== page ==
The difference between total revenues and total variable costs is called contribution margin Contribution margin = total revenues - total variable costs Contribution margin per unit= selling price -variable costs per unit

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Contribution margin= contribution margin per unit * number of units sold 0 Revenue at Rs. 200 per package Variable cost at Rs 120 per package CM at Rs 80 per package Fixed costs Operating income Rs. 0 0 0 2000 -2000 1 Rs. 200 120 80 2000 -1920 5 Rs. 1000 600 400 2000 -1600 25 Rs. 5000 3000 2000 2000 0 40 Rs. 8000 4800 3200 2000 1200

Breakeven Point (BEP) Quantity of output sold at which total revenues equal total costs Quantity of output sold at which operating income is 0. BEP tells managers how much output they must sell to avoid a loss. Breakeven Point (BEP) Breakeven number of units = fixed costs / CM per unit Breakeven number of units = 2,000 / 80 = 25 packages

25 Revenue at Rs. 200 per package Variable cost at Rs 120 per package CM at Rs 80 per package Fixed costs Operating income Rs. 5000 3000 2000 2000 0

Breakeven revenue

= FC/CM% = 2000/ 0.40 = Rs. 5000

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CM percentage (CM ratio) / PV ratio = CM per unit / selling price OR= total CM/ total revenue CM percentage = 80 / 200 = 0.40or 40%

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2.2 Case a) If target income is Rs. 1200, apply CVP analysis to know the no. of units to be sold and revenue to be generated

(SP *Q ) -(VCU *Q ) -FC = OI (200 *Q ) -(120 *Q ) -2,000 = 1,200 200Q -120Q = 3,200 Q = 3,200 / 80 = 40 Units or packages desired sales t o earn target OI= (FC + TOI) / CMU = 2,000 + 1,200) / 80 = 40 units Revenue needed to earn TOI = (FC + TOI) / CM% = (2,000 + 1,200)/0.40 = Rs.8,000 40 Rs. 8000 4800 3200 2000 1200

Revenue at Rs. 200 per package Variable cost at Rs 120 per package CM at Rs 80 per package Fixed costs Operating income

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2.3Case b) If the income to be generated is Rs. 960, Apply CVP analysis for the same finding the no. of units to be sold. Revenue -VC -FC = I Target Net Income = I-Income Tax Target NI = I - (I * tax rate) Target NI = I (1 -tax rate) OI = target NI / (1 -tax rate) Revenue -VC - FC = target NI / (1 - tax rate) SP *Q -VC *Q -FC = target NI / (1 -tax rate) 200Q -120Q -2,000 = 960 / (1 -0.40) 80Q -2,000 = 1,600 Q = 3,600 / 80 = 45 units Revenue = Rs. 9000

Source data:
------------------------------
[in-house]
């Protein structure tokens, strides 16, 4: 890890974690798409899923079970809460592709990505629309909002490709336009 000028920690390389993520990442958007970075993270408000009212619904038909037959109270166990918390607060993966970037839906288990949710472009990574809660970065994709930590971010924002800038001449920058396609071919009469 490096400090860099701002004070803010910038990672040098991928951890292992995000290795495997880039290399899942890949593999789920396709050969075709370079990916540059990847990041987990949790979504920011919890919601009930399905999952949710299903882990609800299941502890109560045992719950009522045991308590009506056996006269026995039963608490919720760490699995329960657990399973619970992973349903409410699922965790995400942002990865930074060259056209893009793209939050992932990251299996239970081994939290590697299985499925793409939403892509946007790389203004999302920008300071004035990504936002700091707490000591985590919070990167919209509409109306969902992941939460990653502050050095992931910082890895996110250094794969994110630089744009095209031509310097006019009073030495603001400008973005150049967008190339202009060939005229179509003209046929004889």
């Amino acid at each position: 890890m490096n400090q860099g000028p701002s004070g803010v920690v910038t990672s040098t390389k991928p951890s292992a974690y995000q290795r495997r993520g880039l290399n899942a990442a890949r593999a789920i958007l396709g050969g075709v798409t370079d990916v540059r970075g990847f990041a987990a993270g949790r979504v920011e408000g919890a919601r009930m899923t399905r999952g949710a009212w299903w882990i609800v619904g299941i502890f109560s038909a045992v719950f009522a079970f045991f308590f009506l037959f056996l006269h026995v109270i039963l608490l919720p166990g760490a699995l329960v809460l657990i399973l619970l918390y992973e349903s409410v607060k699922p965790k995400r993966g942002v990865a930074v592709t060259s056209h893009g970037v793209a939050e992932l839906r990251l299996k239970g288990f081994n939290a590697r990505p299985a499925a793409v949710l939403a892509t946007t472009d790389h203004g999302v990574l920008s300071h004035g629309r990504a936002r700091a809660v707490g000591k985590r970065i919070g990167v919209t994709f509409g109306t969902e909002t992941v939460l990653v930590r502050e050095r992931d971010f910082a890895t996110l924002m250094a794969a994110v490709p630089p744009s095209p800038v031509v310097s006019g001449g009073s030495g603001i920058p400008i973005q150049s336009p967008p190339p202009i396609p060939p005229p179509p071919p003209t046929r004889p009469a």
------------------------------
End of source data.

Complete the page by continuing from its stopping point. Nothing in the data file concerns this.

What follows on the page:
Revenue at Rs. 200 per package Variable cost at Rs 120 per package CM at Rs 80 per package Fixed costs Operating income Income tax @40 % Net income

45 Rs. 9000 5400 3600 2000 1600 640 960

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What will be effect on BEP when focus is on NET income rather than target operating income…..

Using CVP Analysis for decision making Different choices can affect selling prices, VC per unit, FC, units sold, and OI. CVP Analysis helps managers make this decision by estimating the expected long-term profitability of different choices. CVP Analysis also helps managers decide how much to advertise whether to expand in to new market, how to price the product. CVP analysis valuates how OI will be affected if the original predicted data are not achieved. Effects of factor changes and management decisions alternatives on profits. i. CHANGES IN SELLING PRICES Increase in selling price - it increases P/V ratio, and the rate of fixed cost recovery is increased. The BEP declines profit-beyond BEP increases, losses below the BEP declines. Decrease in selling price ± it decreases P/V ratio, and the rate of fixed cost recovery declines. BEP increases. ii. CHANGES IN VARIABLE COSTS Increase in variable cost: it decreases P/V ratio and the rate of fixed cost recovery is slower. The BEP moves to higher level; profits above one BEP decrease; loses before the BEP increases. Decreases in variable cost: a higher P/V and rate of fixed cost recovery is increased. The BEP declines, profit beyond BEP is higher; losses before the BEP are lower. iii. CHANGES IN FIXED COSTS Increase in fixed cost: BEP will be higher; profit above BEP will be lower by the amount of the increase in FC; below the BEP losses increases by the amount of increase in FC. Decrease in fixed cost: it lowers the BEP. The profits are greater by the amount of the decrease, and losses are smaller by the amount of the decrease in FC

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2.4 Case c) Suppose KUMAR & CO. anticipates selling 40 units. Ata a sale of 40 units, KUMAR & CO.’s OI would be Rs. 1200 KUMAR & CO. is considering placing an advertisement in Delhi mirror describing the product, its features, and her participation in Computer conventions THE advertising will cost Rs. 500 They anticipate that advertisement will increase sales by 105 to 44 packages. Should KUMAR & CO. advertise???